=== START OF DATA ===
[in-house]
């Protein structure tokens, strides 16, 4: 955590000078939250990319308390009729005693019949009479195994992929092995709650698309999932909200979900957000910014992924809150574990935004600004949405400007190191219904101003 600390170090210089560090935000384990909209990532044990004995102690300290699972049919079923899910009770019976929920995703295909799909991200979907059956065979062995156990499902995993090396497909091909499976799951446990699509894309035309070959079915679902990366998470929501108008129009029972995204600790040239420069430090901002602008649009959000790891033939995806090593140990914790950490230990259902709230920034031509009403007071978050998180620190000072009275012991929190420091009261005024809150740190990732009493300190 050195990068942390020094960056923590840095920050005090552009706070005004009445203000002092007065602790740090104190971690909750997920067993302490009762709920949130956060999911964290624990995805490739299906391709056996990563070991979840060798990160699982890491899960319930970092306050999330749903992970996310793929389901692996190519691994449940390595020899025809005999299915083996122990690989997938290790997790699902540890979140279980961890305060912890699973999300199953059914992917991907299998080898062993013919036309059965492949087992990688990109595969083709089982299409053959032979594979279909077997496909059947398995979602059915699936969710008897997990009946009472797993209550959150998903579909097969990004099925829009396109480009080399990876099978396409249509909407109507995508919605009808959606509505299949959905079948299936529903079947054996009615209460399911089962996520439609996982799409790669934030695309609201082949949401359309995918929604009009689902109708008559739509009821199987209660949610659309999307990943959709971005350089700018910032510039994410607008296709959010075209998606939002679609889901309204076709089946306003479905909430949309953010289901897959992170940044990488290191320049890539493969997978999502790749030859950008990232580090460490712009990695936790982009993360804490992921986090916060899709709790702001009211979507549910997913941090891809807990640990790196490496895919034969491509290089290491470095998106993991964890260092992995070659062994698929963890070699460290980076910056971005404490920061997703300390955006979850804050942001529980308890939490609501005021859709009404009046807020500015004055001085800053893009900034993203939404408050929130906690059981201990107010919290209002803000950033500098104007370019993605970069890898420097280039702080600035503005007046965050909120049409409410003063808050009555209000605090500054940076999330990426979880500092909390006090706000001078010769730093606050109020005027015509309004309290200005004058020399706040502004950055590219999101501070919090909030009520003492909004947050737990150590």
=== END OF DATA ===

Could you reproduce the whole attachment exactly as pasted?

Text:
[in-house]
């Protein structure tokens, strides 16, 4: 955590000078939250990319308390009729005693019949009479195994992929092995709650698309999932909200979900957000910014992924809150574990935004600004949405400007190191219904101003 600390170090210089560090935000384990909209990532044990004995102690300290699972049919079923899910009770019976929920995703295909799909991200979907059956065979062995156990499902995993090396497909091909499976799951446990699509894309035309070959079915679902990366998470929501108008129009029972995204600790040239420069430090901002602008649009959000790891033939995806090593140990914790950490230990259902709230920034031509009403007071978050998180620190000072009275012991929190420091009261005024809150740190990732009493300190 050195990068942390020094960056923590840095920050005090552009706070005004009445203000002092007065602790740090104190971690909750997920067993302490009762709920949130956060999911964290624990995805490739299906391709056996990563070991979840060798990160699982890491899960319930970092306050999330749903992970996310793929389901692996190519691994449940390595020899025809005999299915083996122990690989997938290790997790699902540890979140279980961890305060912890699973999300199953059914992917991907299998080898062993013919036309059965492949087992990688990109595969083709089982299409053959032979594979279909077997496909059947398995979602059915699936969710008897997990009946009472797993209550959150998903579909097969990004099925829009396109480009080399990876099978396409249509909407109507995508919605009808959606509505299949959905079948299936529903079947054996009615209460399911089962996520439609996982799409790669934030695309609201082949949401359309995918929604009009689902109708008559739509009821199987209660949610659309999307990943959709971005350089700018910032510039994410607008296709959010075209998606939002679609889901309204076709089946306003479905909430949309953010289901897959992170940044990488290191320049890539493969997978999502790749030859950008990232580090460490712009990695936790982009993360804490992921986090916060899709709790702001009211979507549910997913941090891809807990640990790196490496895919034969491509290089290491470095998106993991964890260092992995070659062994698929963890070699460290980076910056971005404490920061997703300390955006979850804050942001529980308890939490609501005021859709009404009046807020500015004055001085800053893009900034993203939404408050929130906690059981201990107010919290209002803000950033500098104007370019993605970069890898420097280039702080600035503005007046965050909120049409409410003063808050009555209000605090500054940076999330990426979880500092909390006090706000001078010769730093606050109020005027015509309004309290200005004058020399706040502004950055590219999101501070919090909030009520003492909004947050737990150590």